Next marketing strategy is formulating
Marketing strategy seeks to provide the customer with more value than the
competition while still producing a profit for the firm
Marketing strategy is formulated in terms of marketing mix: product features, price,
communication, distribution and services that provide customers with superior value
Entire set of characteristics is called total product
For the firm, the reaction of the target market to the total product produces an
image of the product or brand or organization; sales or lack thereof; and some level of
customer satisfaction among those who did purchase
Good marketers look to create satisfied customers bc they are more profitable in the
LR (i.e. Consumer loyalty)
For the individual, the process results in some level of need satisfaction, financial
expenditure, attitude development or change and/or behavioural changes
For society, the cumulative effect of the marketing process effects economic growth,
pollution, social problems and social benefits
An analysis of consumers is a key part of foundation of marketing strategy and
consumer reaction to the total product determines the success or failure of strategy
Market Analysis Components
The Consumers
Discovering consumers needs is a complex process but it can accomplished by market
Knowing the consumer requires understanding the behavioural principles that guide
consumption behaviours
The Company
A firm must understand its own ability to meet consumer needs
This involves evaluating all aspects of firm including financial condition, general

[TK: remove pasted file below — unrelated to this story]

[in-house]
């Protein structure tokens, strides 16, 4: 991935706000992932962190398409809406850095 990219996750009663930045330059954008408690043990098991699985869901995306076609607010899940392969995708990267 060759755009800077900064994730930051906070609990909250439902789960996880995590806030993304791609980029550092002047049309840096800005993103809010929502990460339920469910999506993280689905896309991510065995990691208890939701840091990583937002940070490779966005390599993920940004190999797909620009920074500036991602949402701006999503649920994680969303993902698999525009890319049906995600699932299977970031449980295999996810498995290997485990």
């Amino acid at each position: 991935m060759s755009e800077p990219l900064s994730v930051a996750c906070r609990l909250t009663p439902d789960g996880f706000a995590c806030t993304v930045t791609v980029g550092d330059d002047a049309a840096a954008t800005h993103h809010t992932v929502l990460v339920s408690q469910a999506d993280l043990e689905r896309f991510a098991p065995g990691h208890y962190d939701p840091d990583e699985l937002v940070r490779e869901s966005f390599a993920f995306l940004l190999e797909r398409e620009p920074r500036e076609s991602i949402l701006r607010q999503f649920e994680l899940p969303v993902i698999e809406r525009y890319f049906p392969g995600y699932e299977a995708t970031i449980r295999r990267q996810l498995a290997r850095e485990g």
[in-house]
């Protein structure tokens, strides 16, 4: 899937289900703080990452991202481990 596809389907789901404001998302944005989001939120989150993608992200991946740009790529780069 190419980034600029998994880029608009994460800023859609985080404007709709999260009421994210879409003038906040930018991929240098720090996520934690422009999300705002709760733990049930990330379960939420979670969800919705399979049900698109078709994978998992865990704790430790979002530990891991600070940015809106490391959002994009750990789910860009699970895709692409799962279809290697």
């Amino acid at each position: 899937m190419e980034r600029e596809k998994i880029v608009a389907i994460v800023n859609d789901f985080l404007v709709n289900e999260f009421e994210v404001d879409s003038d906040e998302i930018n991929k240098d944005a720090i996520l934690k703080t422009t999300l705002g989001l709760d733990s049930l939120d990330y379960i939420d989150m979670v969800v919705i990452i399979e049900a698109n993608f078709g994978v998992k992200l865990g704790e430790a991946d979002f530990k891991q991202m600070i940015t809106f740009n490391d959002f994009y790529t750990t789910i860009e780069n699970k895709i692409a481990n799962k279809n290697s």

managerial skills, production etc
The Competitors
U must understand competitors capabilities and strategies
For any signif marketing action, the following questions must be answered:
1. If we are successful, which firms will be hurt?
2.Of those firms that are injured, which have the capability (financially,
marketing strengths) to respond?
3.How are they likely to respond (reduce prices, increase advertising, new
product etc)?
4. Is our strategy robust enough to withstand the likely actions of our
competitors or do we need contingency plans?
The Conditions
State of economy, physical environment, govt regulations and technological
developments affect consumer needs and expectations as well as company and
competitor capabilities
Intl agreements like NAFTA have reduced trade barriers and raised level of both
competition and consumer expectations
Technology changing the way ppl deal with things
Market Segmentation
Market segment is a portion of a larger market whose needs differ somewhat from
the larger market
A segment must be large enough to be served profitably
The smaller the segment, the closer the total product can be to that segments desires
but it also costs more to service this segment
Behavioural targeting in which consumers online activity is tracked and specific
banner ads are delivered based on that activity is an example of how technology is
making individualized communication cost effective:
Market segmentation involves 4 steps:
1. Identifying product related need sets
2.Grouping customers with similar need sets
3.Describing each group
4.Selecting an attractive segment to serve
Product Related Needs
Orgs approach market segmentation with a set of current & potential capabilities
The term need set is used to reflect the fact that most products in developed
economies satisfy more than one need (ex ppl buy watches to tell time, for status etc)